But, we are not deterred. The garden is one big metaphor for Christian life, so this weekend, we focused on the following – second chances, redemption, re-birth, forgiveness and some more of those seed parables (which must of really hit home with an agrarian society). So we replanted again. More transplants planted, more seeds sown.

Fall Planting (Again!)

Fall Planting (Again!)

We were joined by the Foulkrod Family and part of the Fowler family to work the garden. It was the first non-official meeting of the non-official Christ Church Fostering Group.

A little background – A couple of years ago, I was at the garden to meet the youth group when I felt Christ call for me and my family to start fostering children. It was definitely Jesus’ idea, because it sure wasn’t mine. It also sounded a lot like him, and not much like me.  Now Christ is raising up more people at Christ Church to foster too! And they are all gullible enough to be tricked into garden work!

So we are thankful that Christ is using us, using the garden. It is good to see His hand in action and His work coming to fruition.

It all made me think of this song. I recently stumbled across this on a recommendation and recognized that we have sung it in church. It is Rend Collective Experiment and they are a bunch of Irish hispters. They would fit right in at the garden. But I digress. The song is “Build Your Kingdom Here”. I love it. Build it here – in this Church, in this Garden, in our Homes, in this City! Build it, we pray.

Also, what is that banjo / pogo stick / drum thing and can we get one for our worship band?

The Main Mobile Loaves and Fishes’ Garden Experience

“Lead By Example” is one of those things people that train leaders are always going on and on about. So I decided that, since I am pushing for all of us to go volunteer at the main MLF garden after working at the CCG, I should get on over to the MLF Garden and see how it works. I hope all those leader teachers will be happy with me.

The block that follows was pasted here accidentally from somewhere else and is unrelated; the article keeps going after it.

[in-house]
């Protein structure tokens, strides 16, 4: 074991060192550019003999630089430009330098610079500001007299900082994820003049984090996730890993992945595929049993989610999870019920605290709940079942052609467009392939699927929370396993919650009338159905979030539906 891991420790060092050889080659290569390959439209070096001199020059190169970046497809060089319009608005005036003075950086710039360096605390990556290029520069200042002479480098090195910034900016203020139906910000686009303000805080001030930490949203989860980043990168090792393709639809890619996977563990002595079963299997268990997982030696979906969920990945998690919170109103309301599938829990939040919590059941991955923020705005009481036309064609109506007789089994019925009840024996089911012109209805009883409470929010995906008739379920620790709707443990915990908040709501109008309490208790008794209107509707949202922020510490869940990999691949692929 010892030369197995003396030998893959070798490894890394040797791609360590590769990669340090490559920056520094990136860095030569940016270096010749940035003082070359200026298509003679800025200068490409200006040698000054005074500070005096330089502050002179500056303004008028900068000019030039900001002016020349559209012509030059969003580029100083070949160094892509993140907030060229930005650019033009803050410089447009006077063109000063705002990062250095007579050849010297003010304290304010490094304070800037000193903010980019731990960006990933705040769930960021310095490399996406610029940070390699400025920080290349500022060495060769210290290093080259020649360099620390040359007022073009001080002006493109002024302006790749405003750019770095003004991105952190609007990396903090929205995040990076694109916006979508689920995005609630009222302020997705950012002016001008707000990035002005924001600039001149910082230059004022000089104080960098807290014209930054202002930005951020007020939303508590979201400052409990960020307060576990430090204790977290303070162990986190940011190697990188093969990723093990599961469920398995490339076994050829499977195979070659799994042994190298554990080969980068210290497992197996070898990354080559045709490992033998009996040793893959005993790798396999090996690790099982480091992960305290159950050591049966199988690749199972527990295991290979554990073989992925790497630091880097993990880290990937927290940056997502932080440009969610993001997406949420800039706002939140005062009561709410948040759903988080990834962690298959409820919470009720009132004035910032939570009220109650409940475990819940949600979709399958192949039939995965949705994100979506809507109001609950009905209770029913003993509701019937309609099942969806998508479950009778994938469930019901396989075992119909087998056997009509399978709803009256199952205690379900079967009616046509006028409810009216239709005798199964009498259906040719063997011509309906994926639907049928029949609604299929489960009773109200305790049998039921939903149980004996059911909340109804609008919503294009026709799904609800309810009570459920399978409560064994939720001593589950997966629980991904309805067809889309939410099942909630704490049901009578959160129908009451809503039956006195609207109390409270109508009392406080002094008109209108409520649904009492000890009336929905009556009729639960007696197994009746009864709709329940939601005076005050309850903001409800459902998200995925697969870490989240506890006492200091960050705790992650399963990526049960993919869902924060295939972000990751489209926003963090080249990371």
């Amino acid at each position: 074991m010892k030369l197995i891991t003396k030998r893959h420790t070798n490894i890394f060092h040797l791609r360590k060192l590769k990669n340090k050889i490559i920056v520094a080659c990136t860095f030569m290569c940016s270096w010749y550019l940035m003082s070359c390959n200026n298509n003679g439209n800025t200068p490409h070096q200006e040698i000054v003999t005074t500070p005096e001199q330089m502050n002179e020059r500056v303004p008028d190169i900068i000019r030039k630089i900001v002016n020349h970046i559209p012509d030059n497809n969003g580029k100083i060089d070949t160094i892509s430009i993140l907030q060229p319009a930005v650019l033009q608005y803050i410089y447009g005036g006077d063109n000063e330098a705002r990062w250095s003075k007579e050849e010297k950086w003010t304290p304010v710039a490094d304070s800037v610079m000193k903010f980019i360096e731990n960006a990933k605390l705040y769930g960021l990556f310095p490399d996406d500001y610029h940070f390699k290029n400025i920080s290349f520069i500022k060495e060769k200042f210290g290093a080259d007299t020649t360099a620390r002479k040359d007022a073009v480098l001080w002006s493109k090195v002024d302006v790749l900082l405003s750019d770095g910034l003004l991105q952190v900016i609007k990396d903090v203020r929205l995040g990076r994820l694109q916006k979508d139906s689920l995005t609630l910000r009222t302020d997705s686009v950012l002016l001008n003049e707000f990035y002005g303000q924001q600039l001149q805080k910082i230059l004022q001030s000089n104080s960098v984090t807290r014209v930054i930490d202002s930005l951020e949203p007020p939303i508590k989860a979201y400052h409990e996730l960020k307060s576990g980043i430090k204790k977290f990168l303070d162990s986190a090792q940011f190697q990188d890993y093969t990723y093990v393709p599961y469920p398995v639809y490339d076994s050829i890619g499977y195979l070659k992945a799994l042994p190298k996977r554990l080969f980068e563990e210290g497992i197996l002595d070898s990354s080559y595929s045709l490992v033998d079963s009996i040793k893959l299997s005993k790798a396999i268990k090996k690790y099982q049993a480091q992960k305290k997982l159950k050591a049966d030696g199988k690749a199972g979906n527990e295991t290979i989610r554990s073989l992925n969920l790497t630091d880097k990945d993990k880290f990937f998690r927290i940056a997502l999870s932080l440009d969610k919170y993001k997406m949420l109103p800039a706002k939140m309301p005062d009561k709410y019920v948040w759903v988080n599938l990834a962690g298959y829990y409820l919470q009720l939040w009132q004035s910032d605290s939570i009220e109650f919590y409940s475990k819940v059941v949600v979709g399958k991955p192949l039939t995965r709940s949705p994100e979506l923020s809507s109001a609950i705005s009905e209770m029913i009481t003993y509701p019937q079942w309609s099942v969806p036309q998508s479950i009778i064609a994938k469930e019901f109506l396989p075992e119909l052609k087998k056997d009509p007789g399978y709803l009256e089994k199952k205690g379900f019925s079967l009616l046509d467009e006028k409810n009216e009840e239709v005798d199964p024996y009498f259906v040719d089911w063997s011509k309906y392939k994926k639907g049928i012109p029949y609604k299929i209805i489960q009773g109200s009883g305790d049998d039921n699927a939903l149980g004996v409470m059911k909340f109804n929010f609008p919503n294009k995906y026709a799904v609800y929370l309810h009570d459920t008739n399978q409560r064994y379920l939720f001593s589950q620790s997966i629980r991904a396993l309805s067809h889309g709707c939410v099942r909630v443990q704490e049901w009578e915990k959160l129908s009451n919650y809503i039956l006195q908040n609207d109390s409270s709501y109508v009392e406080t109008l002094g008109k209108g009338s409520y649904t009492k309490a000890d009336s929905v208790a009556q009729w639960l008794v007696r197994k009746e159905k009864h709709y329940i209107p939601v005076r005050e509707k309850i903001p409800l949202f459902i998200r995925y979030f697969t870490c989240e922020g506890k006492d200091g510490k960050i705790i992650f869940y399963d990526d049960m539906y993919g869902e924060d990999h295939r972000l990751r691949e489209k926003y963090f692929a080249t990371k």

So I loaded up our two three year olds and we went out to the garden. Now, I think that anything that I can do with two three year olds is easy enough that anybody can do it. Also on this list – watch cartoons, and, well, I’ll keep you posted.

We showed up and were greeted by all involved and given a task that was suited to both the little ones and my skill set. Weeding!

Weeding with Wondergirl! You know you always wondered what she did in her spare time.

Weeding with Wondergirl! You know you always wondered what she did in her spare time.

I learned a couple of amazing things out there – 1) those little ones are good at weeding. Which I guess they should be, already so close to the ground and all grabby as they are. 2) Chickens will eat bermuda grass and make eggs! OK, I already knew that chickens made eggs, even though I missed that day in veterinary school. But I did not know that they eat, nay, prefer bermuda grass! They take in the bad of this world and make good things for all. Those chickens are leading by example.

We took plenty of breaks to play.

Rakes, horses, what's the difference

Rakes, horses, what’s the difference

Heidi, who was running the show at the garden that day, showed us that they have cotton planted there. One of the friends of the garden had donated the seeds that she had saved from her childhood as a share croppers daughter some 80 plus years ago (pretty amazing story, but you have to go out there to hear it). So, we were allowed to harvest actual cotton bolls and talk about where our clothes come from. We discussed this for upwards of 20 seconds until the kids got bored and ran off.

Learning! Education!

Learning! Education!

Then, we had brunch! All the workers from the two separate MLF garden sites (there is the model village and a farm – again, you have to go out and see for yourself) gathered, prayed, ate and talked.

Brunch!

Brunch!

Two fine examples of brunch fare

Two fine examples of brunch fare

We wrapped up with some more playing.

Just a swingin'

Just a swingin’

So to summarize, we had a great time. We worked, we learned, we played, we ate and we formed community. We met the MLF team, other volunteers (including one lady that insisted that I make the kids wash their hands before eating! I mean really, a little dirt is good for you, right? Right?) and the formerly homeless that work with MLF.

A brief point worth noting – the same formerly homeless team members who helped CC build CCG are still working with Steven and Heidi at MLF (not counting Danny – who’s story you can read here.) I am not a trained missionary or philosopher or theologian or really qualified comment on the wondrous work of Jesus in anyway, but I suspect that the changed lives of Mike, Allan and Anthony = awesome. God is at work at MLF and GG. And in us at CCG! Yes, we are thankful!